Portable Electronic Devices Are Safer in Cabin Compared to Cargo Hold
The FAA has long been concerned about the potential hazards of lithium batteries. That level of concern is justified with new test results illustrating the real dangers posed to pilots, crew and passengers.
Rechargeable lithium batteries are used in cellphones, laptops and electric cars. Manufacturers like them because they pack more energy into smaller packages. However, the batteries can self-ignite if they are damaged, exposed to heat, overcharged or packed too closely together.
In late 2017, in a filing with the International Civil Aviation Organization, the FAA says that the lithium batteries in laptops can overheat and create fires. The agency’s Office of Hazardous Materials Safety says that portable electronic devices pose less of a fire threat when carried on-board instead of being packed into checked bags.
When laptops or other electronic devices containing lithium batteries are in the passenger cabin instead of the cargo hold, the flight crew or passengers have a chance at putting out a fire sparked by the batteries in an electronic device.
FAA Lithium Battery Test Results
Since 2006, three cargo jets have been destroyed and four pilots killed by in-flight fires that investigators say were either started by batteries or made more severe by their proximity.
FAA tests have shown that when a single battery overheats, it can cause other nearby batteries to overheat as well. That can result in intense fires and the release of explosive gases and poses an elevated risk to airlines shipping large quantities of batteries as cargo.
Recent test results have led to the increased danger warnings. In one test, an 8-ounce aerosol can of dry shampoo — which is permitted in checked baggage — was strapped to a laptop. There was a fire almost immediately and it grew rapidly. The aerosol can exploded within 40 seconds.
In other tests, a fully-charged laptop packed in a suitcase with a heater placed against the laptop’s battery to force it into “thermal runaway,” a condition in which the battery’s temperature continually rises. The test showed that because of the rapid progression of the fire, Halon gas fire suppressant systems used in airline cargo compartments would be unable to put out the fire before there was an explosion, the FAA said. The explosion might not be strong enough to structurally damage the plane, but it could damage the cargo compartment and allow the Halon to escape, the agency said. Then there would be nothing to prevent the fire from spreading.
Other tests of laptop batteries packed with potentially dangerous consumer goods that are permitted in checked baggage like nail polish remover, hand sanitizer and rubbing alcohol also resulted in large fires, although no explosions.
As a result, the agency recommends that passengers shouldn’t be allowed to pack large electronic devices in baggage unless they have specific approval from the airline.
In fact, the agency says that if devices are packed in bags that will go in the cargo hold of flights, they “should be completely powered down to the OFF position (they should not be left in sleep mode), protected from accidental activation, and packed so they are protected from damage.”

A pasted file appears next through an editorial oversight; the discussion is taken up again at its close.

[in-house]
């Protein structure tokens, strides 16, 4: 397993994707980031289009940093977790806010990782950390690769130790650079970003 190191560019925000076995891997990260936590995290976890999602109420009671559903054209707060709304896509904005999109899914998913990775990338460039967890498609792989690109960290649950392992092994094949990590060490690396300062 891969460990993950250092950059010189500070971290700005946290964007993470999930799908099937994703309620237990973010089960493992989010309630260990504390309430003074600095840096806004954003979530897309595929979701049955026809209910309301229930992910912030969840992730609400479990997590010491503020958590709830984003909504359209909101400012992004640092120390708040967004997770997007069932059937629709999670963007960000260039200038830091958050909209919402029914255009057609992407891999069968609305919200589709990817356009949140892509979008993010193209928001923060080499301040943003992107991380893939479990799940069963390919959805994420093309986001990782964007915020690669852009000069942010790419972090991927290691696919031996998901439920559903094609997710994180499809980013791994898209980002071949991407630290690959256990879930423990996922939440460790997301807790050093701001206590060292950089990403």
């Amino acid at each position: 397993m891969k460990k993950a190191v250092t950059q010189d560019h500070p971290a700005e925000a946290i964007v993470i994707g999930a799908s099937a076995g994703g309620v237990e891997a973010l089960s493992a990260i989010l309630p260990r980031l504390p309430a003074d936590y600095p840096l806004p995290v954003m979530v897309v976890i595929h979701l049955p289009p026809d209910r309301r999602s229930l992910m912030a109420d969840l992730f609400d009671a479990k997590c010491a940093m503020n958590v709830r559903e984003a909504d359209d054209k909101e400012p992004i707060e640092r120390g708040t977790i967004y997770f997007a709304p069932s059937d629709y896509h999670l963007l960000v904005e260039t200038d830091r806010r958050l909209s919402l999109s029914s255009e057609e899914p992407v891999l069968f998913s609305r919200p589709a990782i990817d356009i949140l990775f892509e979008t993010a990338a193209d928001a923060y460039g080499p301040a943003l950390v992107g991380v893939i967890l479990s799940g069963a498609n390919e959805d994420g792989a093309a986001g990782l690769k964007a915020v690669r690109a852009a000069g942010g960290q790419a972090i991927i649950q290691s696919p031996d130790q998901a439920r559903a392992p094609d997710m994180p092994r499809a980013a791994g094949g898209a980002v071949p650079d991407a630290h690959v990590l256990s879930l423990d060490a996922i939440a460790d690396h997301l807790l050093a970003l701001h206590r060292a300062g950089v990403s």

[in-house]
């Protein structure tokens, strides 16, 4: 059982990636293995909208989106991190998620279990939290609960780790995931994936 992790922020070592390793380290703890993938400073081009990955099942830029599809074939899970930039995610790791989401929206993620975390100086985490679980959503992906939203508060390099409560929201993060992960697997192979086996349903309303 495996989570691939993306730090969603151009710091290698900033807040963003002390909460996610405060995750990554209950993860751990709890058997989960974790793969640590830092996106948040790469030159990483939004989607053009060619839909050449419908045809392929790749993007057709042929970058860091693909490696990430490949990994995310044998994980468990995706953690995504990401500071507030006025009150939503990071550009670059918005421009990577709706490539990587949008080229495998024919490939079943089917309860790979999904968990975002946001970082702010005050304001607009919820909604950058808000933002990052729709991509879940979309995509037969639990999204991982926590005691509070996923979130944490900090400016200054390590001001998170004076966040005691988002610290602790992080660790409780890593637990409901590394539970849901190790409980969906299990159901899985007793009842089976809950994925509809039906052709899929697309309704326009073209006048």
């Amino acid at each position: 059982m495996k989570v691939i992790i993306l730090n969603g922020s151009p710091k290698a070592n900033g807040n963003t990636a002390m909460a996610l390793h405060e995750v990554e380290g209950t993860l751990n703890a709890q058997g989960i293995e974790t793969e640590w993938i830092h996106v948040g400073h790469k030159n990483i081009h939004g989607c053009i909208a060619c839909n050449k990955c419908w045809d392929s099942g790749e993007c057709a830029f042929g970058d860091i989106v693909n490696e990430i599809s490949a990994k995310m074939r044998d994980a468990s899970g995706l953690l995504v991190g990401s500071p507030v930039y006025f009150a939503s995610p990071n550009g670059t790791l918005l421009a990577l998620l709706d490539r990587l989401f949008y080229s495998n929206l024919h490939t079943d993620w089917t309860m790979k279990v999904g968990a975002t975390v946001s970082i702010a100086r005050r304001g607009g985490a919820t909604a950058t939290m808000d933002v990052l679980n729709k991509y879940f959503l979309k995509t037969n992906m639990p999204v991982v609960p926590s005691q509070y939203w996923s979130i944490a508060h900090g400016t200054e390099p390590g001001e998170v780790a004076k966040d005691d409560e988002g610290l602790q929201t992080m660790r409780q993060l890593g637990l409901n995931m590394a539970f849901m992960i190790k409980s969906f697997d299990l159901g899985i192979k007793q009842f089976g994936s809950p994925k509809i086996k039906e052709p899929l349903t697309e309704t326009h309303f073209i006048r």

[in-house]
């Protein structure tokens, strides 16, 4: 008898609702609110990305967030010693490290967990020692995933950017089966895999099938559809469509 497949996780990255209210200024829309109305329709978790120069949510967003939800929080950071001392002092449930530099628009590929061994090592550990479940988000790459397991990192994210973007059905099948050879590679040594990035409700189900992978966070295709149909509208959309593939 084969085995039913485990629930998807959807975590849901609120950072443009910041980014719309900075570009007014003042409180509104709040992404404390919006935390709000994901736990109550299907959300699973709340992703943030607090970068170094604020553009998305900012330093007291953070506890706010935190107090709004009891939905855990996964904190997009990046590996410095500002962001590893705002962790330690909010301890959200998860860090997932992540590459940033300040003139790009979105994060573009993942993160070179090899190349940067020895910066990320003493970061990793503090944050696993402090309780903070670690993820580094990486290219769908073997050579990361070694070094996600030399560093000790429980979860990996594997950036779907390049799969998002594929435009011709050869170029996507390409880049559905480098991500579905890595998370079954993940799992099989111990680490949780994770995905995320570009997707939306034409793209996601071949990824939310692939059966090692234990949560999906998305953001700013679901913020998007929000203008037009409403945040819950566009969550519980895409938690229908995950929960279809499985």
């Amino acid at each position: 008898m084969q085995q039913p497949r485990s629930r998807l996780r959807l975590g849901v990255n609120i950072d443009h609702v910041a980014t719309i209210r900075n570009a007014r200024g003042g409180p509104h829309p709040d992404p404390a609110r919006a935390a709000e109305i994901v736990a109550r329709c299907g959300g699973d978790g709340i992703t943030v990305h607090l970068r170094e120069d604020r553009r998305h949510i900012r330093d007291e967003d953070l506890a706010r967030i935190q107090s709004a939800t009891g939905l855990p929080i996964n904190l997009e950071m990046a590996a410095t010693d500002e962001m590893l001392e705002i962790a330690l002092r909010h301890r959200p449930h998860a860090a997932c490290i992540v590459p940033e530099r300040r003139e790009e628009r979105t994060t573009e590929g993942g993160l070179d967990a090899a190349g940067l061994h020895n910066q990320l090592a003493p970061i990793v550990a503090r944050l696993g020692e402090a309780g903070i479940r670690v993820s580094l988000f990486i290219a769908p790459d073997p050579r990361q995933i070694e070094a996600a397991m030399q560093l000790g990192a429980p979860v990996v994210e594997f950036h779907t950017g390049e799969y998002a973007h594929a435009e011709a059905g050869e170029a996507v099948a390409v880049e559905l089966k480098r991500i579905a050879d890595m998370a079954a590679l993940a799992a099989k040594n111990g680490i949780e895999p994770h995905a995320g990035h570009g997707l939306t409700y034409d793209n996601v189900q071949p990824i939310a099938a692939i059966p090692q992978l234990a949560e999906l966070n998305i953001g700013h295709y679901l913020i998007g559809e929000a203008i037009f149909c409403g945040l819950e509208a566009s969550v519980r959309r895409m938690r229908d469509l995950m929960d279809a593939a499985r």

Penalties for Lithium Batteries
In recent months, the Federal Aviation Administration (FAA) has proposed or levied substantial penalties on a number of airlines:
- a $1.1 million civil penalty against Braille Battery, Inc. of Sarasota, Fla., for allegedly violating the Hazardous Materials Regulations. This is the largest civil penalty the FAA has proposed for alleged violations of the requirements for offering an air shipment of lithium batteries.
- a $63,750 civil penalty against J&J Tech Group of Miami for allegedly violating federal hazardous materials transportation rule, where two passengers affiliated with the company, who were flying on board an American Airlines flight from Miami to Buenos Aires, offered three checked bags containing 318 lithium ion batteries, as well as 85 cell phones and 11 laptop computers that contained lithium ion batteries. The shipment was not accompanied by a shipper’s declaration of dangerous goods and was not properly packaged for shipping by air transport.
For Part 135 and 121 Carriers
All FAR Part 135 and Part 121 carriers must be classified as Will Carry or Will Not Carry operators and complete initial and recurrent training for hazardous materials.
All hazardous materials must be properly labeled, packaged and stored, be recognized by pilots and require special handling. Will Carry operators are audited annually to ensure they follow proper acceptance, loading and documentation. Pilots can be ramp checked for proper loading of hazardous materials.
The growing danger with lithium batteries highlights the importance of completing recurrent training – with updated content.
Will Not Carry operators and pilots, although not transporting hazardous materials, must still be able to recognize hazardous materials, packaging, and labels to ensure they are not loaded on company aircraft.
Typically, problems arise from materials that people don’t know about, or those camouflaged by generic packaging. The only way to understand how to look for these sorts of problematic materials is through training.
TrainingBoom takes hazardous materials training seriously and is on the forefront of training for this challenge. Our extensive knowledge of hazardous materials derives from our long careers at FedEx, one of the largest carriers of hazardous materials in the world. We include it in all of our FAR Part 135 and Part 121 initial and recurrent training.